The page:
The arrival of Star, the new Disney + label dedicated to an older audience, has brought with it dozens of series and hundreds of films in addition to the promise of original productions. A landing that occurred today, February 23 and to celebrate we are going to review the 17 essential series that have been incorporated into the platform.
The adventures against the clock (literally) of Jack Bauer may well make up the first great series of the 21st century. First to trace, almost accidentally (they already had part of the first season filmed), the counterterrorism landscape of the post 9/11 United States, a question that is certainly not trivial. And second for configuring the new action hero through the character of Kiefer Sutherland.
With the promise of the arrival not only of all the complete seasons but of the present one, and what continues, it must be recognized that we are before the medical drama in broadcast that more has marked current television, inaugurating what we know as the Shonda Rhimes brand. The love affair, cheating, and other fights occur as patients seek healing.
The Star catalog has come with a couple of surprises compared to what was originally announced. One of them is ‘Bob’s Burgers’, an adult animated series that became a breath of fresh air on a night dominated by series that have experienced much better times (‘Family Guy’, itself). A fun family saga set in a small burger joint.
Splendid procedural starring David Boreanaz and Emily Deschanel as an FBI agent and a forensic anthropologist without many social skills teaming up to solve murders whose practically only clue is the condition of the corpse’s bones. For twelve seasons the series dazzled audiences and critics.
‘Buffy the Vampire Slayer’
Although its creator has fallen from grace in recent weeks, his creation survives him (because it is bigger). Great screenwriters pool (Marti Noxon, Jane Espenson, Steven S. DeKnight, Drew Goddard, etc), the seven seasons of ‘Buffy’ assume an exquisite mix of vampiric terror with the lightness of high school series (and beyond). Hopefully the remastering isn’t like Amazon’s.
Nathan Fillion stars in this procedural as a respected crime novel author who looks like an adviser to the NYPD. A crime drama generous in bizarre crimes and a touch of black humor, especially in the character of Castle.
One of the “covered” of the series in open or, at least, had a much more discreet step than that of its companions both on the network and at night, but that does not mean that we cannot find a commendable family drama starring by Sally Field, Calista Flockhart and Dave Annable, among others.
‘How I Met Your Mother’
Heiress par excellence of ‘Friends’ in terms of a group of friends sitcom and their love affairs, the mystery surrounding the mother of Ted’s children became a fan phenomenon, unleashing theories and enjoying the trip and pot trips of such iconic characters from television history: Barney Stinson (Neil Patrick Harris).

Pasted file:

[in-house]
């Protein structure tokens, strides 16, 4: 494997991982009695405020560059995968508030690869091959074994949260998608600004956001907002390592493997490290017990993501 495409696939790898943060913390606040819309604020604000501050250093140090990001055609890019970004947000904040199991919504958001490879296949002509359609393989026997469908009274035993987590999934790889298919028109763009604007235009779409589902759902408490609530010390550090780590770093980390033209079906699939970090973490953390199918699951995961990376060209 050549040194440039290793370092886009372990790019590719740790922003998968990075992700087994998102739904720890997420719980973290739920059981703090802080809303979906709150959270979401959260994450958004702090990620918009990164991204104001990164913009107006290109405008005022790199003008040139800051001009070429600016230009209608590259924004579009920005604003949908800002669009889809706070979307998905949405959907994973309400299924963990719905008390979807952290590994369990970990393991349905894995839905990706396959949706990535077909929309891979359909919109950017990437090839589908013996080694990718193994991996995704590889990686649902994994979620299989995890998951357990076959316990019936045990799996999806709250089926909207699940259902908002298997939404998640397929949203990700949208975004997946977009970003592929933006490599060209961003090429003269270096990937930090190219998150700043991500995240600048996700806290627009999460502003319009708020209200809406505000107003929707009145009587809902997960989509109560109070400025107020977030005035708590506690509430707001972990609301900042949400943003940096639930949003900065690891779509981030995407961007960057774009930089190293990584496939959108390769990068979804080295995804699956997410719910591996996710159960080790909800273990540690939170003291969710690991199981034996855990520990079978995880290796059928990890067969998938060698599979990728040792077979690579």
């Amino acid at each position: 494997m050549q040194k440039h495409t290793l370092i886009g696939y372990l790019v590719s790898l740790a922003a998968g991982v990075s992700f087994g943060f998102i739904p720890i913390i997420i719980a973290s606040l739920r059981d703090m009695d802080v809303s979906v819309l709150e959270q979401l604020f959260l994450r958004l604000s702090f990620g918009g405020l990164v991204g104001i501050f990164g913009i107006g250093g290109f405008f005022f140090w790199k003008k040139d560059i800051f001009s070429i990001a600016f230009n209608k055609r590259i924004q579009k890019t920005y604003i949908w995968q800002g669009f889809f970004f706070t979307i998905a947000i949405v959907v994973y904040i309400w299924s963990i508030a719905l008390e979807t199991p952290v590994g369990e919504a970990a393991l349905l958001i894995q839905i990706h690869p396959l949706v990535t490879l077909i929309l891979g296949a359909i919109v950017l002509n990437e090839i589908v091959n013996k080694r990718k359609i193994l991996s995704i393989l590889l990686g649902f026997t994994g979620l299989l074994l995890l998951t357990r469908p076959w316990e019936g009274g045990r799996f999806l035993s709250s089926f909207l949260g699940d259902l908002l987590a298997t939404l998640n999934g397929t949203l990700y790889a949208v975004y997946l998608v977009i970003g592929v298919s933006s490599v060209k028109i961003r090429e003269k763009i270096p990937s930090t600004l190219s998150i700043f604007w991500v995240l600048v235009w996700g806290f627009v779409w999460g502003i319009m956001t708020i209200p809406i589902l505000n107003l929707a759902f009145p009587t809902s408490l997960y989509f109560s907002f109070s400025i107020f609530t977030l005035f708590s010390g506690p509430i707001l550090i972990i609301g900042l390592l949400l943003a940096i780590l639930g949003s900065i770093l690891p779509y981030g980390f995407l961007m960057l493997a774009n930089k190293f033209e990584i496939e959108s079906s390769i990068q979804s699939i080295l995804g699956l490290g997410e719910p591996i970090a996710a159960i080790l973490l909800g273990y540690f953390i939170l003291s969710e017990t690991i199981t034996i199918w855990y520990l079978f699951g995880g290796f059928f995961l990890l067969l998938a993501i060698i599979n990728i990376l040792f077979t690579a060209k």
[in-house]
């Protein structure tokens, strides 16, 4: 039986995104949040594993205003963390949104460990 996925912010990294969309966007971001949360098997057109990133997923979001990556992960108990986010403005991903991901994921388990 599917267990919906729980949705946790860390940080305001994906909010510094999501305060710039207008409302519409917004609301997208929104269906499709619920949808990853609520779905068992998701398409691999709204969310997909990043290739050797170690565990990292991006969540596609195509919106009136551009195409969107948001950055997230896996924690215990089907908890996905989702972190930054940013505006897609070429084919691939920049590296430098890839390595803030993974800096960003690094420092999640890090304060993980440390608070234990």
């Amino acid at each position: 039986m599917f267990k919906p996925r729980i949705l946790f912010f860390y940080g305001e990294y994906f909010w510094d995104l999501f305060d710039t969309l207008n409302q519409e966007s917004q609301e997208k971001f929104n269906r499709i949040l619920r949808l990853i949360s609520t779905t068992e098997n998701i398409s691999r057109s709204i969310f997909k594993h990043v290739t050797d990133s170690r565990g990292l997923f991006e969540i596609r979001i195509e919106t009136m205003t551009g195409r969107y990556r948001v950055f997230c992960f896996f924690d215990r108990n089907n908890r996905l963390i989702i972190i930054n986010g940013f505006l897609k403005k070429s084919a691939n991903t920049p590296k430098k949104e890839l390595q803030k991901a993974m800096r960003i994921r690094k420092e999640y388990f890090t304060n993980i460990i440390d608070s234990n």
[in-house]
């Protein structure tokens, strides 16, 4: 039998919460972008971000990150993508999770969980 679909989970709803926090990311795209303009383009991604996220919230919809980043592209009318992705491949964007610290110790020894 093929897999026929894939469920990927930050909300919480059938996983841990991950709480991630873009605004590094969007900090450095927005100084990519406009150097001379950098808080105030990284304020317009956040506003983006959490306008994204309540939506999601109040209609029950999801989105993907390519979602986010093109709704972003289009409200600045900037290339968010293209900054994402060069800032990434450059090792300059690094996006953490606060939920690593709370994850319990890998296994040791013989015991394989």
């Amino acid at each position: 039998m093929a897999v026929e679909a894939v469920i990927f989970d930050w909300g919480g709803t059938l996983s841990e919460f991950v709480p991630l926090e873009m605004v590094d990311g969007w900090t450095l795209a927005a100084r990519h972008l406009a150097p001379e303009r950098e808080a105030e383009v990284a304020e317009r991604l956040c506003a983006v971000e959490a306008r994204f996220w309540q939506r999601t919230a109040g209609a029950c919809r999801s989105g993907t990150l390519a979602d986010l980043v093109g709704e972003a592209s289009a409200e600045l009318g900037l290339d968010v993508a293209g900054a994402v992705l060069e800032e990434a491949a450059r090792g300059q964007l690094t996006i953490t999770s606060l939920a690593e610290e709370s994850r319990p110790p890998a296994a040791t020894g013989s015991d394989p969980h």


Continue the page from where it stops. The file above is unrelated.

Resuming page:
Curiously and at the moment (the arrival of series such as ‘The Golden Girls’ is rumored) the oldest series of all those coming to Star It is also one of the most important in the history of television. Mulder and Scully’s investigations of the inexplicable had us on our toes for years (and not letting us sleep well at night) thanks to their handling of the thriller
After a ghastly absence from the streaming scene, ‘Futurama’ comes to pay off everything Disney + costs. One of the best animated series that takes us to a future seen through the eyes of a 20th century pizza delivery man. It is simply fantastic, satirical and although it has deflated over the years, a jewel.
Sons of Anarchy’
Series like this justify Star as a Disney + “adult hallmark”. The violent criminal adventures of this California biker gang are mixed with Shakespearean plots in a bloody family saga. Created by Kurt Sutter, who already got a taste of crime drama with ‘The Shield’, Charlie Hunnam plays Jax, the “heir” of the biker empire who begins to question the future (and his future) of the club.
Created by Christopher Lloyd and Steven Levitan (and conceived during their time on ‘The Office’), this is easily one of the most influential comedies of the past decade. Queen of the family subgenre and winner of 22 Emmy Awards, the Pritchett triple clan provides genuinely funny moments in a mockumentary format.
One of the great phenomena that started peak tv was this review of social roles in the landscape of suburban America with the sharp pen of Marc Cherry. A wonderful and comically dramatic tale of secrets, lies and mysteries of four women narrated from beyond the grave.
What can be said about one of the cultural phenomena (at least on television) of the beginning of the century. While we can roughly agree with how the island-shaped mystery box that the Oceanic 815’s passengers are on unfolds (and half solves), the journey is absolutely thrilling.
Despite the drift that the series later had, I consider the first season of the ambitious and almost impossible escape plan of Michael Scofield (Wentworth Miller) as completely essential. A fast-paced prison thriller that managed to keep us hooked for months suffering from every setback to the plan.
‘The Walking Dead’
Another of the great phenomena that we have experienced in recent years is the adaptation of ‘The Living Dead’. Although the series has seen better hours, we cannot deny that its first seasons are a great example of how to adapt this fantastic zombie story quite successfully.
One of the most recent series that we can see in the catalog is this FX miniseries that follows the notorious case of the kidnapping of John Paul Getty (also narrated in ‘All the money in the world’). Written by Simon Beaufoy and with the first three episodes directed by Danny Boyle, fiction alternates a certain acidity with the true crime genre.